Imagine getting fired from your job and sent by train to an enormous estate where an eccentric duchess greets you in hysterics, brings you to a surreal park where ivy grows on taxicabs, and then enjoins you to assume the identity of a peculiar yet gorgeous ballerina who died two years ago. Now imagine that the aristocrat is your aunt and your only love is this deceased ballerina named Leocadia whom you knew for merely three days. These are the respective plights of Amanda and the Princethe central characters around which Jean Anouilh's nostalgic world circles in his Leocadia. University Theater opened its thoughtful production of this play Wednesday night in the First Floor Theatre of the Reynolds Club under the direction of Peter O'Keefe.
The young, pretty Amanda enters the extravagant home of the sixty-something, but still sprightly, duchess to open the show in enjoyable confusion. Zarina Feinman, playing the haughty aristocrat, displays fine versatility as she vacillates between incessant, disturbing laughter at Amanda's expense and a nerve-wracking discussion of serious matters. The peculiarity of the situation is heightened by a well-executed device in which a character will exit the room in mid-conversation, allowing his listener to contemplate the meaning of the discussion in an uncomfortable silence, and will then return a moment later to pick up where he left off. Later, Amanda utilizes this practice herself, hinting at her ability to adapt to and manipulate an odd environment.
In the course of the play, it becomes clear that this skill is essential to Amanda's character. She is an outsider dragged into a very closed environment to fulfill an impossible role in the Prince's perpetual fantasy; he spends his life in an extreme effort to relive those three days with his ill-fated lover. Fleming Ford succeeds in displaying Amanda's growth from the duchess's puppet to an active and original participant in the Prince's life, while retaining the qualities that separate her from the blue blood's deluded circle. Despite Amanda's capacity to maneuver in such a strange setting, she is still slightly intimidated by the daunting presence of the brooding Prince lost in a miserable dream. Rob Gilmour manages to keep the Prince grounded in a solid emotional reality, thereby helping the audience believe that Amanda may penetrate his desperate condition.
Ultimately, Anouilh poses the following question: is it possible to reclaim the past as we remember it, and if so, is it worthwhile? Amanda, The Duchess, and the Prince embody three responses to this philosophical inquiry, which they assume to be distinct. As the play progresses, each answer increases in similarity to the others. Amanda's frustration with stepping outside of reality, the Duchess's exhaustion with upholding the Prince's charade and tolerating his depression, and the Prince's uncertainty over the truth of his relationship with Leocadia all lead to a disgust with themselves and their struggle to hold onto the past. The central premise and main characters of Leocadia, with the help of O'Keefe's very well developed, dynamic ensemble, attack the matter in a pointed manner. However, the piece includes periphery elements that may distract from an otherwise coherent work. The character of Gaston, played by Adeoye Mabogunje, is silently omnipresent, curiously observing the action occurring around him on stage and sometimes stealing the focus from intense, key events. His purpose and the role he plays in the story are both quite elusive. Sarah Tupper skillfully underscores the show playing the violin, cello, and a Native American wind flute, but there are times when her music gels rather clumsily with Mike Castello's sound design and unintentionally overshadows the actors' efforts.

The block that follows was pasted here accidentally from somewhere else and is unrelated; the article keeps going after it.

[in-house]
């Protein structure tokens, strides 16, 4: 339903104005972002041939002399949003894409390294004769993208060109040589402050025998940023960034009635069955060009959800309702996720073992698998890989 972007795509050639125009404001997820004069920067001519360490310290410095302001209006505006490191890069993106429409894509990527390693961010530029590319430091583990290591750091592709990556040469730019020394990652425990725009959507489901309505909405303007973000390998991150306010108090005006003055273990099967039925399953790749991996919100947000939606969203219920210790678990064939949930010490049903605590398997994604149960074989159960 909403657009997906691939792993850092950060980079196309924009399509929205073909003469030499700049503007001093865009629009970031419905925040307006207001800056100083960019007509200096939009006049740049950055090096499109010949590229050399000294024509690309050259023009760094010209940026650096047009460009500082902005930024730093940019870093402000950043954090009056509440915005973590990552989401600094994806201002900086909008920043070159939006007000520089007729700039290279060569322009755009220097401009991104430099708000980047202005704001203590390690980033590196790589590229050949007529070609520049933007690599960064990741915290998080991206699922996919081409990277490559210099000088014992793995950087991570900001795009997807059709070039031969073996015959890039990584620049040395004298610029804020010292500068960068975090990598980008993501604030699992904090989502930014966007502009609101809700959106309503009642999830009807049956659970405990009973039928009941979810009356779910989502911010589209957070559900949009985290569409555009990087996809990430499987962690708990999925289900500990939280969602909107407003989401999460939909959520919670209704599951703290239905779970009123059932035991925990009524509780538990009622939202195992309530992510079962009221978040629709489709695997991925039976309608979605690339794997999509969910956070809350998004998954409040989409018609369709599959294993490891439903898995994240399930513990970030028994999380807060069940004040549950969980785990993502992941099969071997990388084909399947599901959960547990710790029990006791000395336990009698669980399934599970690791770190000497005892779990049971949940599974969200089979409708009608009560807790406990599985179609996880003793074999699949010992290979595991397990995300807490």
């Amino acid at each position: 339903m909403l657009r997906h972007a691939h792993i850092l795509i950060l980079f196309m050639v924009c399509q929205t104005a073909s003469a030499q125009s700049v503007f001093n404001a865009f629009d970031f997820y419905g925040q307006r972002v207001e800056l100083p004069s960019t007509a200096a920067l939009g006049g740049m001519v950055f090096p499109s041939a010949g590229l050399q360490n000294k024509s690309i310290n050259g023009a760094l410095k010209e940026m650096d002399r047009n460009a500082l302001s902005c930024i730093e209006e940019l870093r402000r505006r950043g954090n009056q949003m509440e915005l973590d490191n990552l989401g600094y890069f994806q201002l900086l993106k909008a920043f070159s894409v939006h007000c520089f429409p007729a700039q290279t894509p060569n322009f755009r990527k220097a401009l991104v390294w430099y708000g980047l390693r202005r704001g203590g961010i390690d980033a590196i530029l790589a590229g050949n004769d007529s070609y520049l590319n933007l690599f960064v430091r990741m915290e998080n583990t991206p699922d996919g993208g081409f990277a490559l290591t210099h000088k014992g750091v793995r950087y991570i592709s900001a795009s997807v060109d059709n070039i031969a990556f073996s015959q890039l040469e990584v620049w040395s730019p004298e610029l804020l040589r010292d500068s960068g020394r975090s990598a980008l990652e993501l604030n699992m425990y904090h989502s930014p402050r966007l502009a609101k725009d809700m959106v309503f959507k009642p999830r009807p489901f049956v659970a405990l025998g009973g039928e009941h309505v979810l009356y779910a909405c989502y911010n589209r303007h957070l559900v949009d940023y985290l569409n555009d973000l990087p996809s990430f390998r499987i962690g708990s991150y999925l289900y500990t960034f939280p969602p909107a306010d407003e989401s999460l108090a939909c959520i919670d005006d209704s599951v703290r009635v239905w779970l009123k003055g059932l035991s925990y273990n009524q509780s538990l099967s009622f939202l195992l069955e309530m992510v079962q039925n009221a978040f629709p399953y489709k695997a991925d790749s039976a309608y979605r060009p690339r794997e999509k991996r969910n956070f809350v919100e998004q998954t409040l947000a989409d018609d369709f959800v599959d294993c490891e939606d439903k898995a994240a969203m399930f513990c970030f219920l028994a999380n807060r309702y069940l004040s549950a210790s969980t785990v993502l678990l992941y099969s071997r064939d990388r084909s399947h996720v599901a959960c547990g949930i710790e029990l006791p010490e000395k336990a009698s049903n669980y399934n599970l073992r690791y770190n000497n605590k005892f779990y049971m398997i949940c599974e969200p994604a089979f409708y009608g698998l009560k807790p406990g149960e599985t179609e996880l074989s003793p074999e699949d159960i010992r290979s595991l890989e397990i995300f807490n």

The most striking technical aspect is certainly Sarah Vogel's set design. Flat trees hang from the ceiling, subtly creating sectioned spaces in the proscenium configuration of the First Floor Theatre's black box. Among the trees, picture frames are suspendedsome empty, some filled with elegant paintings and photos. The frames seem to represent the memories of the Prince and those memories not yet created. O'Keefe takes full advantage of the entire stage but stumbles into some inevitable difficulties in sightlines. These problems are countered with very clever scene transitions. Anouilh's text flows through a variety of settings, from a front hall entrance, to a dining room, to a bar, and includes odd objects like the aforementioned ivy-covered taxi. The latter is the best example of O'Keefe's knack for resourcefully transforming simple items into visual treats. A table covered with a painted cloth composes the cab that Derek Brockbank and Diana Konopka playfully construct with a joyful, committed energy that does not permit the audience to question the car's existence.
In his November 12th Dear Diary column, the Chicago Maroon's very own Pete Beatty pithily summed up his view on the current state of the dramatic arts, writing, "Theater sucks." O'Keefe, a self-proclaimed avid reader of Beatty, took umbrage at this brash comment and has set out to prove it wrong with his creative direction of Leocadia. Indeed, O'Keefe and his University Theater staff have successfully produced a delightfully perplexing exploration into a peculiar aristocratic family's quest to freeze time and reclaim the past. If Beatty can scrounge up the $7.00 for a ticket, he can go eat his shorts and see Leocadia on Friday and Saturday night at 8:00 pm in the First Floor Theatre of the Reynolds Club.